Tens of thousands of commercial truckers tested positive for marijuana as part of federally mandated screenings, data from the Department of Transportation (DOT) shows. And a significant portion of those truckers have declined to return to work, contributing to a labor shortage.
In 2022 alone, 40,916 truckers tested positive for inactive THC metabolites, which can stay in a person’s system for weeks or months after use and do not reflect active impairment. The number increased by 32 percent compared to 2021.
Data from DOT’s Federal Motor Carrier Safety Administration (FMCSA) shows that, since 2020, more than 100,000 truckers tested positive for cannabis, as Transport Topics first reported. Marijuana was by far the most common banned substance to come up in the drug screenings.
Overall, there have been approximately 166,000 people who tested positive for some prohibited substance since 2020, according to a report that FMCSA’s Drug & Alcohol Clearinghouse published last week. There is an option for those truckers to enter a “return-to-work” process that would require another drug test; however, the data shows that a large fraction of people are not taking the opportunity.
About 91,000 of those 166,000 truckers who didn’t pass the drug screening have not enrolled in the process yet.
This would be problematic from an economic standpoint in any industry, but it’s especially troubling in the transportation sector, which has been facing a significant labor shortage.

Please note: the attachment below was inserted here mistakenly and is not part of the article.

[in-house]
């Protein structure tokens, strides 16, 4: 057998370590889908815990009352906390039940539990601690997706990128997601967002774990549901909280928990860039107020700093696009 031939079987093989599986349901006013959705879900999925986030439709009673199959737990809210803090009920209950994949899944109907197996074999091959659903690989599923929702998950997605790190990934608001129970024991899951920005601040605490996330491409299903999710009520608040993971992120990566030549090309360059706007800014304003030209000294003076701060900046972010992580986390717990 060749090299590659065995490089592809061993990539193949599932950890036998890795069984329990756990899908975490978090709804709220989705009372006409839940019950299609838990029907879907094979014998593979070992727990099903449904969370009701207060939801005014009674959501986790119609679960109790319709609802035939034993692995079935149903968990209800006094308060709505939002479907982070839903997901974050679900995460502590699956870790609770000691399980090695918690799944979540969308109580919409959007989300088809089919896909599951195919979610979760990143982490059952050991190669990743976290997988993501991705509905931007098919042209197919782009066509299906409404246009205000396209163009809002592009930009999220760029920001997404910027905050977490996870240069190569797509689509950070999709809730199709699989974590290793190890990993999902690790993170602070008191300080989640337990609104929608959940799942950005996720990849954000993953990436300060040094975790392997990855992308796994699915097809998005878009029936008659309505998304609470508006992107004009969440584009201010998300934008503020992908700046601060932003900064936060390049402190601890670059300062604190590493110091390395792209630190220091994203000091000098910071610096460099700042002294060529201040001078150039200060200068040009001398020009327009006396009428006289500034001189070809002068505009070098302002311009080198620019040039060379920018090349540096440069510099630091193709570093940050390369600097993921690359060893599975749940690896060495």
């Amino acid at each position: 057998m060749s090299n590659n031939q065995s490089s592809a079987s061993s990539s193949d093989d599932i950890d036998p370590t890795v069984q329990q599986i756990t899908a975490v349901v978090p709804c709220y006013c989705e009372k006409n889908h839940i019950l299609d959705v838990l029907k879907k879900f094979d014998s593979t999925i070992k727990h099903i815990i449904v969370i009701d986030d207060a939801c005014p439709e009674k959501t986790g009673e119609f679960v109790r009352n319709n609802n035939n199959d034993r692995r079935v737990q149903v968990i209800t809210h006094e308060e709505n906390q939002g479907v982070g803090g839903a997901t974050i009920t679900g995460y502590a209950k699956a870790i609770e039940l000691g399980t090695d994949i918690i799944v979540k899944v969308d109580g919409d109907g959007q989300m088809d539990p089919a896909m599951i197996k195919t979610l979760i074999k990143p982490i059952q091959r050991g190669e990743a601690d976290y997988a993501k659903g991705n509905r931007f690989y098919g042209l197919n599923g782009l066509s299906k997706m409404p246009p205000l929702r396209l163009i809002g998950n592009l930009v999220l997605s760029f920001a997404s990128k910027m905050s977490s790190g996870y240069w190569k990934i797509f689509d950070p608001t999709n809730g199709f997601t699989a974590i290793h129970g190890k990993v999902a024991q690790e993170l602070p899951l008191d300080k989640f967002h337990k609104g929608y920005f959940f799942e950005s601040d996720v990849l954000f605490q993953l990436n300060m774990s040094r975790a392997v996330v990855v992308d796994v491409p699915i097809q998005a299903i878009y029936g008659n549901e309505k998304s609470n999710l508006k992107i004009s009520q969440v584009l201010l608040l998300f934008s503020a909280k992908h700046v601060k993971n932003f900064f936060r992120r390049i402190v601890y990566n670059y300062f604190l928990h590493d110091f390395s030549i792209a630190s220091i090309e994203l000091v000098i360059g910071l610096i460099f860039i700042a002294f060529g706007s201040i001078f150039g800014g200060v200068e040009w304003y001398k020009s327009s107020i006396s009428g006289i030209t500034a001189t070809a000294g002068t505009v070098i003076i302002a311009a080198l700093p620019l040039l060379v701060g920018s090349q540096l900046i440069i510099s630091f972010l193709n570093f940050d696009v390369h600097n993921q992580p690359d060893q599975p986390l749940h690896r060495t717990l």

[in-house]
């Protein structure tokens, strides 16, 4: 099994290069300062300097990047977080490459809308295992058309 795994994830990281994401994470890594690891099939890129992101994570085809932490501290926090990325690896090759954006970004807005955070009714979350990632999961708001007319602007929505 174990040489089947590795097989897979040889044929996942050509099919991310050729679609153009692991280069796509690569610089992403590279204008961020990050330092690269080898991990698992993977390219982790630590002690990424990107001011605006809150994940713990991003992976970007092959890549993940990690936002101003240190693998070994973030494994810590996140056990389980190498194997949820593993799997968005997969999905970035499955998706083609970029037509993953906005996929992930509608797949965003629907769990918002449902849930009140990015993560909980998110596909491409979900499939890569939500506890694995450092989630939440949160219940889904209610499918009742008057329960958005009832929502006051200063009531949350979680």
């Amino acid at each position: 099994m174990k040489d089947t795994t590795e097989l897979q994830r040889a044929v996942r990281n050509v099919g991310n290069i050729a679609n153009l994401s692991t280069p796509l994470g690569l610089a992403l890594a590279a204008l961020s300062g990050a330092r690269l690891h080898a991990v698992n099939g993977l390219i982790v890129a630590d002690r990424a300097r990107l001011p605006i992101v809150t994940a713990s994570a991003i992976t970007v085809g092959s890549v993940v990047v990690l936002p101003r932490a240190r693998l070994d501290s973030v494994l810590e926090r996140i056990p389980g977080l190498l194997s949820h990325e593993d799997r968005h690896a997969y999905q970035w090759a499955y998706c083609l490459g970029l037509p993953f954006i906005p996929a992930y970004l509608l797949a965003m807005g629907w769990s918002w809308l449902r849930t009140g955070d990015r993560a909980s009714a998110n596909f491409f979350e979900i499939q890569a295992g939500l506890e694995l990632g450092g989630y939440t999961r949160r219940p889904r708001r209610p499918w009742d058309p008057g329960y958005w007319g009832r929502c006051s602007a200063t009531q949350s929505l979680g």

“The Transportation Department’s reliance on this outdated technology and upon these discriminatory policies is out of step with reality and is directly contributing to the trucking shortage crisis,” NORML Deputy Director Paul Armentano said in a blog post.
“Suspicionless marijuana testing in the workplace is not now, nor has it ever been, an evidence-based policy. Rather, this discriminatory practice is a holdover from the zeitgeist of the 1980s ‘war on drugs,'” he said. “But times have changed; attitudes have changed, and in many places, the marijuana laws have changed. It is time for workplace policies to adapt to this new reality and to cease punishing employees for activities they engage in during their off-hours that pose no workplace safety threat.”
Last year, DOT reiterated that the workforce it regulates is prohibited from using marijuana and will continue to be tested for THC, regardless of state cannabis policy. However, the department issued a notice in 2020 stating that it would not be testing drivers for CBD.
Rep. Earl Blumenauer (D-OR) sent a letter to the head of DOT last year, emphasizing that the agency’s policies on drug testing truckers and other commercial drivers for marijuana are unnecessarily costing people their jobs and contributing to supply chain issues.
The department did propose a new drug testing policy last year that could have significant implications for workers who use marijuana off the job. Current DOT policy mandates urine testing, but it recommended that testing of oral saliva be added as an alternate option.
Depending on frequency of use, THC is generally detectable in saliva anywhere from one to 24 hours after use, in contrast to weeks or months for urine-based tests.
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A top Wells Fargo analyst said last year that there’s one main reason for rising costs and worker shortages in the transportation sector: federal marijuana criminalization and resulting drug testing mandates that persist even as more states enact legalization.